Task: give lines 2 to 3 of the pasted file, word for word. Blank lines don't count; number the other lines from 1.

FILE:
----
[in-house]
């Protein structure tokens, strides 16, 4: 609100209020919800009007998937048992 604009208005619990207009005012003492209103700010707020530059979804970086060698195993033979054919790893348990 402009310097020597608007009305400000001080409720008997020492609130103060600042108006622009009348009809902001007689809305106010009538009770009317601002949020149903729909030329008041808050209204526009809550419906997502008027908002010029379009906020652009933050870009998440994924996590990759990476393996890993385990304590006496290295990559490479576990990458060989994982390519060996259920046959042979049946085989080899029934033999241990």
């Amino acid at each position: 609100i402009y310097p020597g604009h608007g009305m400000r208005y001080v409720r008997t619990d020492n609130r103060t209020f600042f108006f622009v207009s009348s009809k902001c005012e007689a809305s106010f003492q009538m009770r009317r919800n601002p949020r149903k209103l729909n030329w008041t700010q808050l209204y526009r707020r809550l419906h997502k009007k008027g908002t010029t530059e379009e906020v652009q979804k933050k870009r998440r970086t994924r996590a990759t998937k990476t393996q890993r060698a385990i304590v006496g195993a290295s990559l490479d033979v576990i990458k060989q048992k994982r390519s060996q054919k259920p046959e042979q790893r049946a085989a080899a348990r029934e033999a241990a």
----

């Protein structure tokens, strides 16, 4: 609100209020919800009007998937048992 604009208005619990207009005012003492209103700010707020530059979804970086060698195993033979054919790893348990 402009310097020597608007009305400000001080409720008997020492609130103060600042108006622009009348009809902001007689809305106010009538009770009317601002949020149903729909030329008041808050209204526009809550419906997502008027908002010029379009906020652009933050870009998440994924996590990759990476393996890993385990304590006496290295990559490479576990990458060989994982390519060996259920046959042979049946085989080899029934033999241990």
């Amino acid at each position: 609100i402009y310097p020597g604009h608007g009305m400000r208005y001080v409720r008997t619990d020492n609130r103060t209020f600042f108006f622009v207009s009348s009809k902001c005012e007689a809305s106010f003492q009538m009770r009317r919800n601002p949020r149903k209103l729909n030329w008041t700010q808050l209204y526009r707020r809550l419906h997502k009007k008027g908002t010029t530059e379009e906020v652009q979804k933050k870009r998440r970086t994924r996590a990759t998937k990476t393996q890993r060698a385990i304590v006496g195993a290295s990559l490479d033979v576990i990458k060989q048992k994982r390519s060996q054919k259920p046959e042979q790893r049946a085989a080899a348990r029934e033999a241990a």